PROVO, Utah (ABC4) – The lead singer of Imagine Dragons is calling on BYU to “celebrate your LGBTQ students” after the university’s Y was lit in rainbow colors Thursday night.

The Y mountain near BYU was illuminated in rainbow colors to mark the one-year anniversary since the LGBTQ+ acceptance movement was ignited after a change to the honor code regarding homosexual behavior.

In February 2020, BYU announced changes to the Honor Code after The Church of Jesus Christ of Latter-day Saints released a new online handbook. Those changes included removing a section of the Honor Code called “Homosexual Behavior.”

Questions immediately arose on what the change meant.

In early March 2020, the Church and university sent a clarification letter, reading in part:

“One change to the Honor Code language that has raised questions was the removal of a section on ‘Homosexual Behavior.’ The moral standards of the Church did not change with the recent release of the General Handbook or the updated Honor Code.

“Same-sex romantic behavior cannot lead to eternal marriage and is therefore not compatible with the principles included in the Honor Code.”

The response drew students to gather on the campus in protest, with some carrying signs and chanting “Love, “Love, Not Hate–That’s what makes BYU great!” and “We are here. We are queer!” The protest went on for a few hours.

On Thursday, ABC4 was told that some students wore rainbow T-shirts to school to show solidarity with the LGBTQ+ community, in addition to the Y being lit up.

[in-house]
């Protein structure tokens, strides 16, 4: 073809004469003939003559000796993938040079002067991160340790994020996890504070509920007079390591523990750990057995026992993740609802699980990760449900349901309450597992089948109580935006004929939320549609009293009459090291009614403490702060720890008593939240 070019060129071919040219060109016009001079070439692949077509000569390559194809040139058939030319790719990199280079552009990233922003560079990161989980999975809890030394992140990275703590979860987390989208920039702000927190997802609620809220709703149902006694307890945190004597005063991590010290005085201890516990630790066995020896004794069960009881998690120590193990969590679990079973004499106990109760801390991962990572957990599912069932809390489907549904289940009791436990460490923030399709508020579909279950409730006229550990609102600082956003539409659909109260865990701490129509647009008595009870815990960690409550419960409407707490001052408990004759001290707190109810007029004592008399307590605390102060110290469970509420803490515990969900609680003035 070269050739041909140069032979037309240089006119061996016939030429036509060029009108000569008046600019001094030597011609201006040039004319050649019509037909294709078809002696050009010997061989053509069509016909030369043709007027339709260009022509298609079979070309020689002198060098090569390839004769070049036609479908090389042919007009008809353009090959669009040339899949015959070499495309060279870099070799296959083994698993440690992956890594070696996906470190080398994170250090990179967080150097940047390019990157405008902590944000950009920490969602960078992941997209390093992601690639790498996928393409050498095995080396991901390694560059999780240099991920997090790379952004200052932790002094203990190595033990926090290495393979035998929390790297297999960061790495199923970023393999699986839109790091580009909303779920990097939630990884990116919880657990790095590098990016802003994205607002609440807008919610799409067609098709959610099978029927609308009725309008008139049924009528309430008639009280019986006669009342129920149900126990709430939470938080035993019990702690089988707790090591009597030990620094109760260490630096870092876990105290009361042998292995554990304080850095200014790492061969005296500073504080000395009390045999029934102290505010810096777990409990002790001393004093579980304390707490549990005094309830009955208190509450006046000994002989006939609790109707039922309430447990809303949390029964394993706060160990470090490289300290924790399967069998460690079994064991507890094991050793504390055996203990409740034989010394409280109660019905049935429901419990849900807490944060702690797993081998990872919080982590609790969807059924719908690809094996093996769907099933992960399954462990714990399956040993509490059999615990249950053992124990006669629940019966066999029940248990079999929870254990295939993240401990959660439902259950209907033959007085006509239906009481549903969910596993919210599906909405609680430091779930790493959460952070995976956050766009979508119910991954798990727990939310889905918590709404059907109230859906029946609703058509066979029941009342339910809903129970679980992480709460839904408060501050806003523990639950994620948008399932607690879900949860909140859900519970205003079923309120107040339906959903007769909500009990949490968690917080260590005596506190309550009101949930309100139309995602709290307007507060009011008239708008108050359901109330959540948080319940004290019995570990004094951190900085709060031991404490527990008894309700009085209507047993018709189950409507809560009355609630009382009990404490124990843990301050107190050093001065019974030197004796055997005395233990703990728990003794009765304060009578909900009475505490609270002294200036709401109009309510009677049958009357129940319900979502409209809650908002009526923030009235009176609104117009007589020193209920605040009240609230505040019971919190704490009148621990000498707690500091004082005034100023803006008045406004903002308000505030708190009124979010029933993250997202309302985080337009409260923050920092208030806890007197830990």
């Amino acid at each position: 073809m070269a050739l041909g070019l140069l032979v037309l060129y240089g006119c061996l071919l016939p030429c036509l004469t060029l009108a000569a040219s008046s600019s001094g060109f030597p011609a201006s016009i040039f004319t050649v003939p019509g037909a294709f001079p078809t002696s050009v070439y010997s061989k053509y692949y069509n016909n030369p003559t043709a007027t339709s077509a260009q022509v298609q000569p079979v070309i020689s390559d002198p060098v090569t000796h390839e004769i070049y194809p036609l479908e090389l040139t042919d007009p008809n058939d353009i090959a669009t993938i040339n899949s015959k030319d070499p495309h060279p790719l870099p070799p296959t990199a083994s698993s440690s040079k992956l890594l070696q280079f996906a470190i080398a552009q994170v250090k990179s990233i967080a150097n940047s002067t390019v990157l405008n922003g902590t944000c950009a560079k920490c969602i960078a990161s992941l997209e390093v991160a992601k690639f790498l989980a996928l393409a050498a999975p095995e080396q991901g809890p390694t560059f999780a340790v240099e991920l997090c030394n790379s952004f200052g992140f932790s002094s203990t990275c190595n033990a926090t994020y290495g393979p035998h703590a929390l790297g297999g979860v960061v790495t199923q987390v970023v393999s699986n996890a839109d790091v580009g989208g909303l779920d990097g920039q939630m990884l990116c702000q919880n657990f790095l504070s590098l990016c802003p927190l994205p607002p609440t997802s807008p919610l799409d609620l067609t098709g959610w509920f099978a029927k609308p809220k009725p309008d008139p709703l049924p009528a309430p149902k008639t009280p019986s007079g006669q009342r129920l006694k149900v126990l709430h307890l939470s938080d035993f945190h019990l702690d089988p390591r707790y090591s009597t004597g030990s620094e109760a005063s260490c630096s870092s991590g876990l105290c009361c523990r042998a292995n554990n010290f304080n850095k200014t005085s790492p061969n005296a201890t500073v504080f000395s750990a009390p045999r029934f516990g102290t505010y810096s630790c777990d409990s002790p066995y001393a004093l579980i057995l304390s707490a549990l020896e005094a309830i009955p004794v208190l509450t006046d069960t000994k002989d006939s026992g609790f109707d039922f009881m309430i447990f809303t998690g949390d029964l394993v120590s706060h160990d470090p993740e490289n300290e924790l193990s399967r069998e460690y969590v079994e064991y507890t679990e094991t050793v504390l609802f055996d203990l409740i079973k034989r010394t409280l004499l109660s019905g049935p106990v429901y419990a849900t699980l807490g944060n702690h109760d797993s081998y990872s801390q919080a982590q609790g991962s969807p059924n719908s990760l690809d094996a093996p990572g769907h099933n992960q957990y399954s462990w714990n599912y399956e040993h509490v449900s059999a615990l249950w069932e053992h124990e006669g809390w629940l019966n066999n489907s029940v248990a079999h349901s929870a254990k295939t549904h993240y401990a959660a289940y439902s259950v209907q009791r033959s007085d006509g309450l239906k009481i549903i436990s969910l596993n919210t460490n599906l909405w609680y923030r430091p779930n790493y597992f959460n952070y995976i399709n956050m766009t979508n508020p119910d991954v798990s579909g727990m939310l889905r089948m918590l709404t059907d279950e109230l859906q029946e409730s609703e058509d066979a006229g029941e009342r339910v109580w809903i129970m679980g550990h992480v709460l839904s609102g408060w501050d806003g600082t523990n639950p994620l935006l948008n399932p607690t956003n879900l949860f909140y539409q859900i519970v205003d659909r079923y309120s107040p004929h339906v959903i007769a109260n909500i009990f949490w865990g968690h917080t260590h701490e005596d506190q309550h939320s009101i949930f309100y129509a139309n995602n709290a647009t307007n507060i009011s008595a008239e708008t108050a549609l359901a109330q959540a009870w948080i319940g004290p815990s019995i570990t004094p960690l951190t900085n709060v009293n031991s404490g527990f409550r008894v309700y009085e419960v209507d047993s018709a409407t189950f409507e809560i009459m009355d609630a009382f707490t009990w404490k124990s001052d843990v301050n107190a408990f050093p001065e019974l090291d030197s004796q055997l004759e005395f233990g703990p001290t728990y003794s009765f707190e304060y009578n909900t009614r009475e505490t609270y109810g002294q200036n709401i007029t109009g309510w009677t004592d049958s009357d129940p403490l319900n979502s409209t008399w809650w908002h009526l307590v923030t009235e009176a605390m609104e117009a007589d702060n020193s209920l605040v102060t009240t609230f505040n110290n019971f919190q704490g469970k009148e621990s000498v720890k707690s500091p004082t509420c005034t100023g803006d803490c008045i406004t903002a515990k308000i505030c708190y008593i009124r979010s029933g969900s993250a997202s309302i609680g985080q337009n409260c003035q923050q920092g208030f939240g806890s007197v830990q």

BYU responded to the Y being illuminated in rainbow colors on Twitter, saying, “BYU did not authorize the lighting of the Y tonight.”

The university continued in another tweet, saying, “The Y is BYU property and any form of public expression on university property requires prior approval.”

Later that night, Imagine Dragons frontman Dan Reynolds and former student at BYU, took to Twitter to call on the university to take this as “an opportunity for you to celebrate your LGBTQ students.” He continues, saying, “you call it vandalism, I call it divine intervention.”

Reynolds recently partnered with Apple CEO Tim Cook and Utah Jazz owners Ryan and Ashley Smith to donate $4 million to Utah-based non-profit Encircle, which provides mental health and other services to 70,0000 LGBTQ youth and their families.

Reynolds also donated his $1 million childhood house, which is slated to be the first Encircle location in Las Vegas.